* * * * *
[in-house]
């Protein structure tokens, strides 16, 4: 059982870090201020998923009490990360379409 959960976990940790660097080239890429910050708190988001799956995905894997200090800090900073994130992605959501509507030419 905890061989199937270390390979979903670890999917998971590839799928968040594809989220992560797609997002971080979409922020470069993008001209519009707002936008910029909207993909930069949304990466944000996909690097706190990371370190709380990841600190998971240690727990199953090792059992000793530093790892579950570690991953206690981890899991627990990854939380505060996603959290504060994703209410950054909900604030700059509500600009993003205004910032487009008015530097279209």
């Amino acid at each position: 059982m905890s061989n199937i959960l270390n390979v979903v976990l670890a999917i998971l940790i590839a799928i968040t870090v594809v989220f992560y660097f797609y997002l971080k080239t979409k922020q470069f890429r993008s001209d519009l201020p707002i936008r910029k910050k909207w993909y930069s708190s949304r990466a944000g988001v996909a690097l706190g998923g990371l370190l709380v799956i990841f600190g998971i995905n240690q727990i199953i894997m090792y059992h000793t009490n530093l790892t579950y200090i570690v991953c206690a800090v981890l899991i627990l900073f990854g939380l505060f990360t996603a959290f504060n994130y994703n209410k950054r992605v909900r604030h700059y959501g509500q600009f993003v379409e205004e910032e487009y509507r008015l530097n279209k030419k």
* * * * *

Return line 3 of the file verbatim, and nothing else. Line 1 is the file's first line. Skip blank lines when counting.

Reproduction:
């Amino acid at each position: 059982m905890s061989n199937i959960l270390n390979v979903v976990l670890a999917i998971l940790i590839a799928i968040t870090v594809v989220f992560y660097f797609y997002l971080k080239t979409k922020q470069f890429r993008s001209d519009l201020p707002i936008r910029k910050k909207w993909y930069s708190s949304r990466a944000g988001v996909a690097l706190g998923g990371l370190l709380v799956i990841f600190g998971i995905n240690q727990i199953i894997m090792y059992h000793t009490n530093l790892t579950y200090i570690v991953c206690a800090v981890l899991i627990l900073f990854g939380l505060f990360t996603a959290f504060n994130y994703n209410k950054r992605v909900r604030h700059y959501g509500q600009f993003v379409e205004e910032e487009y509507r008015l530097n279209k030419k």